Old rotten hive boxes have a colony in them

Discussion in 'General Beekeeping' started by lindnova, Jun 7, 2016.

  1. lindnova

    lindnova New Member

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    First of all I am familiar with bees as my dad had bees when I was little and my uncle ran a bee business, but my personal experience is low. I was going to join a local club and start keeping next year, but this colony got me excited to try and get them now.

    ​I have an old hive with two deep brood boxes (sat unattended for over 14 years) that have a wild colony in but the frames are rotten and full of bees and a general mess. I put another box on top in hopes of luring the queen up there and then dumping the old mess after most of the brood matured.

    ​Put the box on Saturday and checked on Tuesday and lots of bees, but no comb made yet. Couple of big beetles also = bad. I have new frames with wax coated plastic foundation.

    ​Any thoughts? Should I wait longer or bit the bullet and try to salvage and wire some of the brood into the new box and try to find the queen to get her in the new box.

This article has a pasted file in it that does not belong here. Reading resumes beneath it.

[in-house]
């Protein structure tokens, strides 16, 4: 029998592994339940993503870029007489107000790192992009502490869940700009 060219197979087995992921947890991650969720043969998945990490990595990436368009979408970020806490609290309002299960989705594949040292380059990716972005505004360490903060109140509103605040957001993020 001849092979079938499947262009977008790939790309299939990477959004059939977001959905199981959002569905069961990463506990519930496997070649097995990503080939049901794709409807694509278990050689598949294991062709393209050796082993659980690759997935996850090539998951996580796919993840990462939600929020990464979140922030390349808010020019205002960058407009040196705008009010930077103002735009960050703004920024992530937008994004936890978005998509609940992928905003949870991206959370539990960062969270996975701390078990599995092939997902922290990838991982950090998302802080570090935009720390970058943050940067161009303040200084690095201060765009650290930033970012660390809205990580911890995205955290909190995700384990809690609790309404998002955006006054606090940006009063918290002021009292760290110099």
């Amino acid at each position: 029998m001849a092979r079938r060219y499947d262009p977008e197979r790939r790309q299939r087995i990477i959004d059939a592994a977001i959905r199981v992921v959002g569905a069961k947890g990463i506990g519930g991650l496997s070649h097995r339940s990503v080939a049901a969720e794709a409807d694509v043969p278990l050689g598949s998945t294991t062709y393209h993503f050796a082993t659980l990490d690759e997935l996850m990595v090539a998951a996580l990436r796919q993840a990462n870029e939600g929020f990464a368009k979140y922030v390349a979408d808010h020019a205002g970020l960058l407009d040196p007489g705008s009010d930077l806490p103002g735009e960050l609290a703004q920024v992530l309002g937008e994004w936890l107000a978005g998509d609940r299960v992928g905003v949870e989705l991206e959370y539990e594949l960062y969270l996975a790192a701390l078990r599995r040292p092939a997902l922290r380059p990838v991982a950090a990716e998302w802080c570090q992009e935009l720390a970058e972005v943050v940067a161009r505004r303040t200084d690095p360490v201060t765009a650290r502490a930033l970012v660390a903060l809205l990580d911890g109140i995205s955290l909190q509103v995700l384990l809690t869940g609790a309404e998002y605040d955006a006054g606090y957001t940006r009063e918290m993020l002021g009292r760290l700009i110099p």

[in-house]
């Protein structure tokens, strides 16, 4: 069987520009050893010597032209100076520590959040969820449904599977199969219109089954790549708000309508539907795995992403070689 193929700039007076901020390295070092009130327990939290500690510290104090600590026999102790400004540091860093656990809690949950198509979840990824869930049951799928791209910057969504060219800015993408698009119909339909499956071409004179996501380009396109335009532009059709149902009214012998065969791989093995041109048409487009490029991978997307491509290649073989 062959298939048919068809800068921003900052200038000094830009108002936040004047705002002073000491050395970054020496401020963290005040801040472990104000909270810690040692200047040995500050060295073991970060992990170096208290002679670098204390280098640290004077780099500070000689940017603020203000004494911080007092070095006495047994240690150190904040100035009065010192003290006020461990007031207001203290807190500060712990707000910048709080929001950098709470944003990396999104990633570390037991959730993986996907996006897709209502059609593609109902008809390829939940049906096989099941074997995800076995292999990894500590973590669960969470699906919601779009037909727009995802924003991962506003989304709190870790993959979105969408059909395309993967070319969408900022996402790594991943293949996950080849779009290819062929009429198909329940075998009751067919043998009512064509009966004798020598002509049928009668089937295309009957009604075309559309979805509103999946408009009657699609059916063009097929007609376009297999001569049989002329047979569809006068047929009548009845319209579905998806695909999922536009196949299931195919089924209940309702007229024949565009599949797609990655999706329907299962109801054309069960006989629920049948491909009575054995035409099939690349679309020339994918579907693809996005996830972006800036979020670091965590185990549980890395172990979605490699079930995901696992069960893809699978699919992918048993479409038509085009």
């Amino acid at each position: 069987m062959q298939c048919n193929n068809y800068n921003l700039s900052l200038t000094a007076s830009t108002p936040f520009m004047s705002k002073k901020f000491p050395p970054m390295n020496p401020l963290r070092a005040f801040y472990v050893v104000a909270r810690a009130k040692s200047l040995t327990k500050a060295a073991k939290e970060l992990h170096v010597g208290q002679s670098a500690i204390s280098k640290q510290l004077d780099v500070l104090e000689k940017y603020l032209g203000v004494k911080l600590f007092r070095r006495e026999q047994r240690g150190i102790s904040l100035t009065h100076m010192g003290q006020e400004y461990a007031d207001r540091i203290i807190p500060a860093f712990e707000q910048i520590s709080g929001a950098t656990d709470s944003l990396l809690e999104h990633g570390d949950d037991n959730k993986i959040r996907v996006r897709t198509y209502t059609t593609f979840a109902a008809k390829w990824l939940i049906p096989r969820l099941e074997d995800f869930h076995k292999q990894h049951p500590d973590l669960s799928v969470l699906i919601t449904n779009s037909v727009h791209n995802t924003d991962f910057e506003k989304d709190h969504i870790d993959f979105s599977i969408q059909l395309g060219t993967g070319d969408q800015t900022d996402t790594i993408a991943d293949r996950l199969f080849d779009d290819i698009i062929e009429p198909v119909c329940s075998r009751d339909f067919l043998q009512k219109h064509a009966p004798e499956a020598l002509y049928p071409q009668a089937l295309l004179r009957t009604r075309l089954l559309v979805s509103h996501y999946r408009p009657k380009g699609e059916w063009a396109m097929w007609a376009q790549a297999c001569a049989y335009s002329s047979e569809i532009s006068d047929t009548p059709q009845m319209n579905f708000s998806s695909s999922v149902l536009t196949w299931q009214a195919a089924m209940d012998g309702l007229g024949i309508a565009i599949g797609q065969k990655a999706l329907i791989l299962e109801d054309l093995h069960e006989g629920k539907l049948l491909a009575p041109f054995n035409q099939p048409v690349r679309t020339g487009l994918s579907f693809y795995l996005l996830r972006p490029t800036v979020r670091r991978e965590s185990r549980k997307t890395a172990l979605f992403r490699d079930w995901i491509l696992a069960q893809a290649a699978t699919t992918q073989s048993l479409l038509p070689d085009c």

​I know starting this may not work, but what the heck. They are either going to swarm, leave or die in the mess they are in anyway.
     
  2. ibeelearning

    ibeelearning Member

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    I'd give it more time. They been doing whatever the hell they want for 14 years, I expect it will take more than 3 days to reform them.

    I would be tempted to band in some comb in the new box... but that doesn't necessarily mean it's a good idea. If you had a colony to borrow from, open brood in the new box might help move them, as would honey stores when your dearth sits in. I haven't a clue what the Minnesota bee calendar is like.

    And, welcome to the forum. :hi:
     

  3. lindnova

    lindnova New Member

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    Thanks for the reply.

    Right now we have clover everywhere, so I thought they would be looking for at least more storage. We'll see what is going on in there on Saturday.
     
  4. camero7

    camero7 Member

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    If you have a flow they should build comb. Give it some time.
     
  5. lindnova

    lindnova New Member

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    Update - I am too obsessed with them; newbee right now.

    I got ansy and tried to pull the two old boxes apart this morning. Boy did they get mad and I failed anyway as the boxes are stuck - I got the edges apart but there is comb holding it together and between that and the rotted wood starting to give way I gave up. I was going to get the boxes back up on the bottom board as it is off now, but with so many fliers and bearding on the front I couldn't even grab the boxes. I had a jacket and veil on, but no shirt underneath as it is super hot and humid today and I didn't want to bend over and let them in down my pants. Those bees followed me for quite a ways away from the hive.